Effects of some abiotic and biotic factors on the zooplankton community in Lake Baringo, Kenya

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Academic Journals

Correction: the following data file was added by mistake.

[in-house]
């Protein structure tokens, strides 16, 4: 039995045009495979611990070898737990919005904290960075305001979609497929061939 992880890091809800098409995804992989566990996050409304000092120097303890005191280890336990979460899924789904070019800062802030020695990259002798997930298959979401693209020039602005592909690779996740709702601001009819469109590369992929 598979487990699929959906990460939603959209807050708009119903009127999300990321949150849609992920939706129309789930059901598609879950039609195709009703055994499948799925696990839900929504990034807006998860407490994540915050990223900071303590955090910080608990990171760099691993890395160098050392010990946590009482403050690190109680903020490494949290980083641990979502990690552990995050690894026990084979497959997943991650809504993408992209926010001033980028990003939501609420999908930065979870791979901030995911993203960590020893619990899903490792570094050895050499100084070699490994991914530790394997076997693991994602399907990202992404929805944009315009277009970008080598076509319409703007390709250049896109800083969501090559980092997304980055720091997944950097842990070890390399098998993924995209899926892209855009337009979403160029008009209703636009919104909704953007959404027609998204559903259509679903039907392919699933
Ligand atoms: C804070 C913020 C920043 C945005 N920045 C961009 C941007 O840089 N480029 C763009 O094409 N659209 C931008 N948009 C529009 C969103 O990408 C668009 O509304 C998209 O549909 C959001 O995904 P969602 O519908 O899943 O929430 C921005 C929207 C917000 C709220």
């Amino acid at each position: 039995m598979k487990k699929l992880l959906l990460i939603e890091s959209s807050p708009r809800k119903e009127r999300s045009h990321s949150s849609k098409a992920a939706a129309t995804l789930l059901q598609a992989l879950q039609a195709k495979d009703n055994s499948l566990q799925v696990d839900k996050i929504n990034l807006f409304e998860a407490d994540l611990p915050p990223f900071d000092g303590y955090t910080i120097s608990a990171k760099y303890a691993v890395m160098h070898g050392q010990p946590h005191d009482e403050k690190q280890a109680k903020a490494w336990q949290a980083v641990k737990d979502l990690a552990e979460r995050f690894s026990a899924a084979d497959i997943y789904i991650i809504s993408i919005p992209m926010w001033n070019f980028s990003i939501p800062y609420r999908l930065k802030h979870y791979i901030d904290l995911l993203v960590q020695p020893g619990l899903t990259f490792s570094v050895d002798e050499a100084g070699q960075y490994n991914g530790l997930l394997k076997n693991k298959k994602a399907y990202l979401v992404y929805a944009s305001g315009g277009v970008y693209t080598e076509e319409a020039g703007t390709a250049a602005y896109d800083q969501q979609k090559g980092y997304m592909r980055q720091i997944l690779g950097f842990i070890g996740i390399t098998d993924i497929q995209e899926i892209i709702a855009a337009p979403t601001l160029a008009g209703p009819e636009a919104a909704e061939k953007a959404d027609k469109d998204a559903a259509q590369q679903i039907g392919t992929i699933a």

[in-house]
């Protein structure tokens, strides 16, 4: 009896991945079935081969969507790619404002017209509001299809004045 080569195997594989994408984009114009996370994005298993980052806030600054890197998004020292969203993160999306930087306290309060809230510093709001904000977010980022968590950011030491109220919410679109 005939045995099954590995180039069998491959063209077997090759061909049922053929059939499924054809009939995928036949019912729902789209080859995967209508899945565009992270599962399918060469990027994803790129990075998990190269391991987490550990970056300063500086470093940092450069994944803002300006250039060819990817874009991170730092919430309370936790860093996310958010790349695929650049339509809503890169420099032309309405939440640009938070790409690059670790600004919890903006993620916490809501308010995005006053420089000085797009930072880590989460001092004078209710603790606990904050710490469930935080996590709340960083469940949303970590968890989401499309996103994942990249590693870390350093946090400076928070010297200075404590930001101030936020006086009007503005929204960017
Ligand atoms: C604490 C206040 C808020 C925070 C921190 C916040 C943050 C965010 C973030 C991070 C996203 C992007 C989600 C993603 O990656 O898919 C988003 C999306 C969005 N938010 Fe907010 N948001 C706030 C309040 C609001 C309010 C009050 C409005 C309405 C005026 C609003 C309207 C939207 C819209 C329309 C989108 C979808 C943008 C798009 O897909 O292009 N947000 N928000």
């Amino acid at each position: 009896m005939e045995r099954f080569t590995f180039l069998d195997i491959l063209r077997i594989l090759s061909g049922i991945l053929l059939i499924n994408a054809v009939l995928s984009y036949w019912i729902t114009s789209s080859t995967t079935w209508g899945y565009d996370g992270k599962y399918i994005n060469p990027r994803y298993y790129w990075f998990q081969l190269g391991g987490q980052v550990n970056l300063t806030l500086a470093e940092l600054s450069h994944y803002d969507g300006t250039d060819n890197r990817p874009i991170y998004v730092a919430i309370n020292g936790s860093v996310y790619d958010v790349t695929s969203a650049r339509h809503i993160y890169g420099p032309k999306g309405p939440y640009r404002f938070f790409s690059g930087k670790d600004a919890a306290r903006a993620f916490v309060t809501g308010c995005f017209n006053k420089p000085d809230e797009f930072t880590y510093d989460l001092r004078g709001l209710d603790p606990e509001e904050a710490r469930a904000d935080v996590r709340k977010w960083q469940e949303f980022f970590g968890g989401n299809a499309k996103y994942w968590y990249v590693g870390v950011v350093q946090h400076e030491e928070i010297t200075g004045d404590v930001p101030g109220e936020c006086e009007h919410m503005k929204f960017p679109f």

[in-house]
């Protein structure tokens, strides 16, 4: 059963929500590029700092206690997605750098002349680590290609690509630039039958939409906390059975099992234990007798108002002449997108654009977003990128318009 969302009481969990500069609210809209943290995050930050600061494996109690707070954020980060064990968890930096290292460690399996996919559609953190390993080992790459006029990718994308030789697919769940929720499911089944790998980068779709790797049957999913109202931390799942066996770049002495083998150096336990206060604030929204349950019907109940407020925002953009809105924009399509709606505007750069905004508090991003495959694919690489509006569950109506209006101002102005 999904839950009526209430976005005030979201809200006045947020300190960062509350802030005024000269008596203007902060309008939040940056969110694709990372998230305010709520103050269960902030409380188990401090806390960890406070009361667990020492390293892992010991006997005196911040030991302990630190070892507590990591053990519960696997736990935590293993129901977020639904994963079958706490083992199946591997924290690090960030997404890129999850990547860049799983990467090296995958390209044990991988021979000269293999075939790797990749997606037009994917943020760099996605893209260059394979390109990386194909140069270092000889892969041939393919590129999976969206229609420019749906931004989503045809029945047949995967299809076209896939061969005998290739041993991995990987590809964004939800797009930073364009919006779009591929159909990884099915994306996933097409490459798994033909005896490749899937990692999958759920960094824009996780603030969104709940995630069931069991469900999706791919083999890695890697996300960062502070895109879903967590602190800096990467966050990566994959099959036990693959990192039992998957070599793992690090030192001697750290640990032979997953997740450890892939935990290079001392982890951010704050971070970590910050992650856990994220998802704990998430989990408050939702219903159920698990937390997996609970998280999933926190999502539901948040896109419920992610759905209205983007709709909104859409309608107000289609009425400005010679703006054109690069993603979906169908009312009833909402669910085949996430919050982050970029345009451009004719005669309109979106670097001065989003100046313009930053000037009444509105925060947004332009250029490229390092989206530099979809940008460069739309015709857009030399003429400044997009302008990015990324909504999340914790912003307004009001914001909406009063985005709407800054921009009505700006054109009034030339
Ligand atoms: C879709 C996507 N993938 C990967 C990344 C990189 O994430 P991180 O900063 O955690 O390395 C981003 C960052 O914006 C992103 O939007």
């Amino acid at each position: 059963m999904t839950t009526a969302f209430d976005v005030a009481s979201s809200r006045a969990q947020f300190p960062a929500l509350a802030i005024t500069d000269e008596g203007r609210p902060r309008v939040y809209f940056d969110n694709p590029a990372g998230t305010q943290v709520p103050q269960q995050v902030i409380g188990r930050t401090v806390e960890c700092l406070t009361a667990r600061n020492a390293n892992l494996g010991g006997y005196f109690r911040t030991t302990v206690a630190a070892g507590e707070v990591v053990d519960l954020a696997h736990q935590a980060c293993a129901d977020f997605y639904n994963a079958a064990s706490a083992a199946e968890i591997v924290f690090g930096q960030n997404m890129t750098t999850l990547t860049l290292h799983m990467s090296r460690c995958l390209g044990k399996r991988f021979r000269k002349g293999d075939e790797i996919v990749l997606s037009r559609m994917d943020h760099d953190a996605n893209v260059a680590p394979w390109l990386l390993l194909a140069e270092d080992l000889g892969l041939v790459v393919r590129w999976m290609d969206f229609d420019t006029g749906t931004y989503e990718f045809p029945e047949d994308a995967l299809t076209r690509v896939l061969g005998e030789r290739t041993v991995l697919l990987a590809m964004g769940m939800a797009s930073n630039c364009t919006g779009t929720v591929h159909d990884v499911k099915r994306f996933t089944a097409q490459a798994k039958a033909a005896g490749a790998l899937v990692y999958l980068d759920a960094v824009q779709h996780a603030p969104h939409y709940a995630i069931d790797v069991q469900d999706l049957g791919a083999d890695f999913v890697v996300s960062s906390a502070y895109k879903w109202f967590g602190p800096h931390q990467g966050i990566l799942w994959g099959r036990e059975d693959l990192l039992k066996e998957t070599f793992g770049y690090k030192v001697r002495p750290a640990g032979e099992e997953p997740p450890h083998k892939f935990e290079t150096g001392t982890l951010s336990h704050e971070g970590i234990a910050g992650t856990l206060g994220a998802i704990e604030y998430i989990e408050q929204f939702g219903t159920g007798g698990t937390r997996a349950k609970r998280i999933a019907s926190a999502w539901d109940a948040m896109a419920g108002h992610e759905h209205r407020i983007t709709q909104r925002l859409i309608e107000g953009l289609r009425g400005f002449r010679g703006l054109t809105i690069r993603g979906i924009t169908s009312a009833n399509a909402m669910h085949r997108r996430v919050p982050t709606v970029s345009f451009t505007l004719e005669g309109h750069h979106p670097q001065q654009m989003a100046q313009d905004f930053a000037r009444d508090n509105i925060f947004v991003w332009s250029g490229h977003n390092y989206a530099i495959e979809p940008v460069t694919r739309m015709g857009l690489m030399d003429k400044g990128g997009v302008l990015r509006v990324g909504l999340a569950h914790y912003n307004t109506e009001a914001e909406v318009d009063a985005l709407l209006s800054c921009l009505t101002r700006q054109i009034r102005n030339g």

Lake Baringo is a turbid lake that lies in a closed drainage basin of the Kenyan East African Rift Valley. The lake’s water qualit sedimentation from its catchment arising from poor agricultural practices, deforestation and overgrazing. Its fishery has also declined since the 1980s and frequent lake closures to fishing activities have not alleviated the problem. This shows that there may be other critical ecological and environmental factors affecting the ecosystem. To understand problems facing the lake, there is need for well-coordinated and comprehensive ecological investigations considering the complexity of the ecosystem. Zooplankton is important in energy transfer from primary producers and constitute a significant component of the diets of the juveniles and some adults of many fish species. The objective of the present study was to determine the effect of some physical, chemical and biological factors on the spatial and temporal distribution, abundance and biomass of zooplankton in Lake Baringo. Stratified random design was used to allow for statistical comparison between zooplankton abundance and biomass at different stations and months with environmental factors using Analysis of Variance (ANOVA). The relatively stable environmental factors across the sampling stations in the lake were attributed to its small size, shallowness and the daily mixing by wind action. A total of 39 species of zooplankton belonging to Rotifera, Cladocera and Copepoda groups were recorded. The results indicate that distribution, diversity, abundance and biomass of zooplankton were influenced by environmental factors especially depth, conductivity and turbidity. Diel vertical distribution of zooplankton was the reverse of what is reported from clear lakes with organisms congregating to the surface during the day and descending to the bottom at night. Investigations into the diet of three main fish species in the lake showed that Oreochromis niloticus baringoensis mostly depended on algae, Clarias gariepinus depended on fish while Protopterus aethiopicus thrives on molluscs as their dominant food. The growth performance of the once dominant endemic fish, O. niloticus baringoensis could be affected by the high turbidity, which reduces primary production. Moreover, reduced clarity hampers the feeding success of this visual feeding fish and has decreased macrophytes to near extinction. There is urgent need for rehabilitation of Lake Baringo and the study recommend afforestation and reduction of livestock numbers in the catchment as some of the ways of reducing soil erosion and sediment input in the lake. The results of the study may be used as an important tool for the detection of stability and trophic levels of the ecosystem and to provide data for models on maximal resource production of the lake.